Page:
Manifestly it was error for the court below to make the restraining order of December 28, 1936, without providing that security be entered by plaintiff in accordance with the requirements of the Act of May 6, 1844, P. L. 564, and of our Equity Rule 39. See Baur v. Wilkes-Barre Light Co., 259 Pa. 117; Mintzer v. Turnbach, 113 Pa. Super. 113. While it was error on the part of the court below to grant what was in effect a preliminary injunction unless there was furnished a bond with sufficient surety as required by law, we feel that the defendants will be indemnified for all damages that may be sustained by them by reason of the restraining order, if we remit the record to the court below with directions that the usual bond to satisfy the requirements of the Act be filed by plaintiff, before the restraining order, as modified herein, becomes effective. While the ignoring of acts of assembly and rules of court is not to be encouraged, little if any actual damage has been sustained by the defendants from the failure to require security, as the order of the court below was operative for a few days only before a supersedeas was granted.
The majority of this Court is of opinion that the conclusion we have reached is consonant with the views expressed at the time this case was first before us. The disposition now made is intended primarily to maintain the status of the corporation until final hearing and decree, whether that be the dismissal of the bill, or an order appointing a receiver to liquidate the corporation under the provisions of the Business Corporation Law. Apparently it is necessary to modify the decree of the court below to make it accord with our determination of the present questions. Therefore the following decree is herewith entered: IT IS ORDERED, ADJUDGED AND DECREED: That Gum, Incorporated, its officers, agents and employees be and they are hereby enjoined and restrained from purchasing such base as is needed for the manufacture of their product from Sweet's Laboratories, Inc., while a similar quality base can be obtained from any other manufacturer at a price less than that charged by Sweet's Laboratories. Inc. PROVIDED that this order shall not become effective until plaintiff shall enter in the court below a bond with sufficient sureties to be approved by the court, and in such amount as the court shall fix, conditioned to indemnify the defendants for all damages that they may sustain by reason hereof.
The assignments of error are overruled. The decree of the court below is modified, and as modified is affirmed, costs to abide the final decree.
I cannot concur in the majority opinion because in my judgment it extends beyond reasonable limits the scope of the rule binding the courts not to interfere with the internal management of the affairs of a solvent business corporation. In Republican Mountain Silver Mines v. Brown, 58 Fed. 644, 647, the rule was stated as follows by THAYER, J.: "Corporations are in a certain sense legislative bodies. They have a legislative power when the directors or shareholders are duly convened that is fully adequate to settle all questions affecting their business interests or policy, and they should be left to dispose of all questions of that nature without applying to the courts for relief. A stockholder in a corporation cannot successfully invoke the powers of a chancery court to control its officers or board of managers, or to wrest the corporate property from their charge through the agency of a receiver, so long as they neither do nor threaten to do any fraudulent or ultra vires acts, and so long as they keep within the limits of by-laws which have been prescribed for their governance. If in either of the cases last specified a stockholder is nevertheless dissatisfied with the business policy that is being pursued, or the methods of corporate management, he must seek redress within the corporation, in the mode prescribed by its charter and by-laws, rather than by an appeal to the court." Our prior decisions have applied that rule: Hlawati v. Maeder-Hlawati Co., 289 Pa. 233, 137 A. 235; Hall v. City Park Brewing Co., 294 Pa. 127, 133, 143 A. 582; compare Schipper v. Economy Coal Co., 277 Pa. 356, 121 A. 193. The record shows no fraud, no ultra vires act and no violation of any by-law. In this state in which general equity jurisdiction is subject to some statutory limitation (Whyte v. Faust, 281 Pa. 444, 127 A. 234; Cella v. Davidson, 304 Pa. 389, 156 A. 99) it is important that the scope of the rule should not be extended.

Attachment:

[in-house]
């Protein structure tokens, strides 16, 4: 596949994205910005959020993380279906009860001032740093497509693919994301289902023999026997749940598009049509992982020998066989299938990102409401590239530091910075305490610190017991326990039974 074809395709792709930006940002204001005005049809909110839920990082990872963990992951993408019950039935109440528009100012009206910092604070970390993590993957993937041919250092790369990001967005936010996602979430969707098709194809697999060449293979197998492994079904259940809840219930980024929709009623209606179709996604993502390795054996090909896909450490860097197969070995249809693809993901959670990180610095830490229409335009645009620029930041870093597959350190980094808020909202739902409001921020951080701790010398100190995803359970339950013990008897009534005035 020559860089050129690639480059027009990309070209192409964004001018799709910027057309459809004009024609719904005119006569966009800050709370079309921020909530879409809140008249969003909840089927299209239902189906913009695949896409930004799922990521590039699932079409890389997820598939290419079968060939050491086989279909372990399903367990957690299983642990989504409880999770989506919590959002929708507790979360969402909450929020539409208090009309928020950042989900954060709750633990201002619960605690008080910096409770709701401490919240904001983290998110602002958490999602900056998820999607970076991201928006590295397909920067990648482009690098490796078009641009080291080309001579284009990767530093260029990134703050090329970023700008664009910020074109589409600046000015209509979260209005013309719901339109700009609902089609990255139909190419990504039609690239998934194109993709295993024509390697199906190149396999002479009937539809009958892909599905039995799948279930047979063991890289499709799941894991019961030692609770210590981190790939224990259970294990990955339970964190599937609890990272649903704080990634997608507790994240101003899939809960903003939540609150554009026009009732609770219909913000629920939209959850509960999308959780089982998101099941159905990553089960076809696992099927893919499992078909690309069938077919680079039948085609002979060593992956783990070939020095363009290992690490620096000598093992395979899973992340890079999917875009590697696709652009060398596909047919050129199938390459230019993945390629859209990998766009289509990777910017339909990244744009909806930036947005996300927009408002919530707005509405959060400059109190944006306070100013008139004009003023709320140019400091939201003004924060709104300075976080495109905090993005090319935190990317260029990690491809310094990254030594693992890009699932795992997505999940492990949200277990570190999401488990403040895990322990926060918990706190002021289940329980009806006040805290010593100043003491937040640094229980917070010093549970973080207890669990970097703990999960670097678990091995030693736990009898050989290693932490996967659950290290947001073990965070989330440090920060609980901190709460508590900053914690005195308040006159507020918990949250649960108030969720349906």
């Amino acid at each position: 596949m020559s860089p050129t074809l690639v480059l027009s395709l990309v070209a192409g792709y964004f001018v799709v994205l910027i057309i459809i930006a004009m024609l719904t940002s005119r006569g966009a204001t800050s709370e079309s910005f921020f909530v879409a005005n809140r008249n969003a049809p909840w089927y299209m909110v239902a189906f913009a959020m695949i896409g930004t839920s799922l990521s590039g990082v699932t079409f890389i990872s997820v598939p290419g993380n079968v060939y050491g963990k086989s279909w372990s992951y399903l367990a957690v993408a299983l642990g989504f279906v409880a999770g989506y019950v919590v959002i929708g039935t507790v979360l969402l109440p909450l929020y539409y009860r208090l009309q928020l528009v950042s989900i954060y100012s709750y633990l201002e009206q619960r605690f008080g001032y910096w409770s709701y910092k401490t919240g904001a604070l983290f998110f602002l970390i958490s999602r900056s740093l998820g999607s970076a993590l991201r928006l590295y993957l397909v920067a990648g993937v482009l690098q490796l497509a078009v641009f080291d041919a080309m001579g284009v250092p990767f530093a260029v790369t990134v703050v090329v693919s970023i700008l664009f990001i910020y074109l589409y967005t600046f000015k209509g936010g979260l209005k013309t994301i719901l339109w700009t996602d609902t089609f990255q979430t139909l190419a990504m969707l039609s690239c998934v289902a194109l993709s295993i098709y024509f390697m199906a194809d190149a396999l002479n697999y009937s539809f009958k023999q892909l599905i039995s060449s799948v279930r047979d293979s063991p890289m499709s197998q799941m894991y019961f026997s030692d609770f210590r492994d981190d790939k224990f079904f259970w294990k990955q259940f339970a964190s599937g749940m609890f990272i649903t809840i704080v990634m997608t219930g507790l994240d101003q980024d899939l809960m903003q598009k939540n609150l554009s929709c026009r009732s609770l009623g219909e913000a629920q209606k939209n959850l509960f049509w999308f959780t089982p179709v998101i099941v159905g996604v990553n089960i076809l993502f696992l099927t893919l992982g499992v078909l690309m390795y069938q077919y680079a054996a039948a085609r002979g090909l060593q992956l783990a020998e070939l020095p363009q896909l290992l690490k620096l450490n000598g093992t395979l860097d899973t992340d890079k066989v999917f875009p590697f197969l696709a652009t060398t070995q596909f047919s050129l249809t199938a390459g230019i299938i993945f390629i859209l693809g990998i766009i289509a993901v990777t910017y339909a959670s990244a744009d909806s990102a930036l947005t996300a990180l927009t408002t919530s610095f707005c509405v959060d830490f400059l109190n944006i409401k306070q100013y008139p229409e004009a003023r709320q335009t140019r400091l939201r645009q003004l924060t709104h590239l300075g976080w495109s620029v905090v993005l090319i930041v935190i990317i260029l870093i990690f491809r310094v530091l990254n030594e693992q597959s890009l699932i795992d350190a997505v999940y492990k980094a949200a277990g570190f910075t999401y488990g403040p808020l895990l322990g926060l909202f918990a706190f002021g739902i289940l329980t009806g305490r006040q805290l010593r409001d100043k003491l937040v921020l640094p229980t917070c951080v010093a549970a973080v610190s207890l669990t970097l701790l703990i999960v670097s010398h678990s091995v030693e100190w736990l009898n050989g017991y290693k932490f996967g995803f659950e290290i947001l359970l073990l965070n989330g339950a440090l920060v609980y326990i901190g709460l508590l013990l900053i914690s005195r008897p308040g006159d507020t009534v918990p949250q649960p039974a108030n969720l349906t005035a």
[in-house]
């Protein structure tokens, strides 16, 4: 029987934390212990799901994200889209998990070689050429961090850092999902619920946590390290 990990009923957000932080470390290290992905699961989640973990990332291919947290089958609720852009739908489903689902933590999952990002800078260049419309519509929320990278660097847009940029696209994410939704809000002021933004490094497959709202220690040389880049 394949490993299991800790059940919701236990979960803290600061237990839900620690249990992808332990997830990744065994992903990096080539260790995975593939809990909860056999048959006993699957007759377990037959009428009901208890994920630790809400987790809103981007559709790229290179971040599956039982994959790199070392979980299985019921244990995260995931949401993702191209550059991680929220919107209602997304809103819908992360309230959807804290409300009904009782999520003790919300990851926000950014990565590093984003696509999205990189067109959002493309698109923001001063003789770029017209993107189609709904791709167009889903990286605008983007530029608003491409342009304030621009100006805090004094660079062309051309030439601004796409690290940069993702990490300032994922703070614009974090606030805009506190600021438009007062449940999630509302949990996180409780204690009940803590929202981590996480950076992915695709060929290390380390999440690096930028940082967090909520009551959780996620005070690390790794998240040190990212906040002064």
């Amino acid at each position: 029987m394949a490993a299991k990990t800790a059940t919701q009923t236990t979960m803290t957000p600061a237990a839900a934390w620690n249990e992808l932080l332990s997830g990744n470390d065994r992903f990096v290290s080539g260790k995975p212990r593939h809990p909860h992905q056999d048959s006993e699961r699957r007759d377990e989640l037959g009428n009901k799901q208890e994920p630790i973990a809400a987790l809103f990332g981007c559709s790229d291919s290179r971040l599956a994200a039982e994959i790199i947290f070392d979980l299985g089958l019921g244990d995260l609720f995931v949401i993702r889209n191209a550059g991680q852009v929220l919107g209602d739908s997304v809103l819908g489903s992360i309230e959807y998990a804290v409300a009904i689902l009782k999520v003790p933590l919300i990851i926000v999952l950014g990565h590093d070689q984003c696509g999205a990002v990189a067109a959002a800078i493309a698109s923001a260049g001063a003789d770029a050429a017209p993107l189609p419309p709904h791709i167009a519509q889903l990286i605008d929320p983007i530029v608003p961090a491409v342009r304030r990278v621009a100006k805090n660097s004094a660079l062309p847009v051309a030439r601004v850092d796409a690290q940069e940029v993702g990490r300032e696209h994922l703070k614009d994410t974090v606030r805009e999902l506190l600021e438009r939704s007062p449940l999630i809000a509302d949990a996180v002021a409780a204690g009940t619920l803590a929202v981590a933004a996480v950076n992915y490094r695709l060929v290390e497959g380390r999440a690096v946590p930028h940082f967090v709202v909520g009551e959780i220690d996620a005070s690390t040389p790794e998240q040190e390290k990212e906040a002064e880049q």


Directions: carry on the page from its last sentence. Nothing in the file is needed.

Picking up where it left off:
When the case was here before we said: "We have, then, a solvent corporation conducting a manufacturing business that has been very successful. Half the shares are held by the plaintiff and half by Sweet [Sweet's Laboratories, Incorporated]. If each half-interest continues to oppose the other, the business will of course stop."
The Business Corporation Law provides a remedy for such contingency which plaintiff invoked by his amended bill. Instead of applying the remedy, the learned court below, in substance, took charge of the business management in a vital particular, and by a method, I think, which disregards the rule that a court should not interfere where the questioned act is not fraudulent, ultra vires, or in conflict with by-laws.
The facts, stated in the prior opinion, need not be repeated, but it may be said that when plaintiff and Sweet united their interests by creating Gum, Incorporated, they provided for equal shareholding; we assume that plaintiff did so because he thought the contribution by Sweet would be in his interest; Sweet became half owner in the corporation for the purpose of obtaining a customer for its product which was the base out of which chewing gum is made. A part of the agreement was that Gum, Incorporated, would purchase from Sweet all the base it required. This agreement to unite their interests, made in 1930, was carried out informally until May, 1932, when the corporation was formed. Mr. Bowman testified that the agreement to buy the chewing gum base from Sweet was conditioned that "the quality of your base will always be equal to that of any other base, and also your price will always be fair." On June 7, 1932, the following resolution was adopted by Gum, Incorporated: "RESOLVED, That all contracts for supplies of chewing gum base shall be made with Sweets Laboratories, Inc., and all purchases of said chewing gum base shall be made from said Sweets Laboratories, Inc.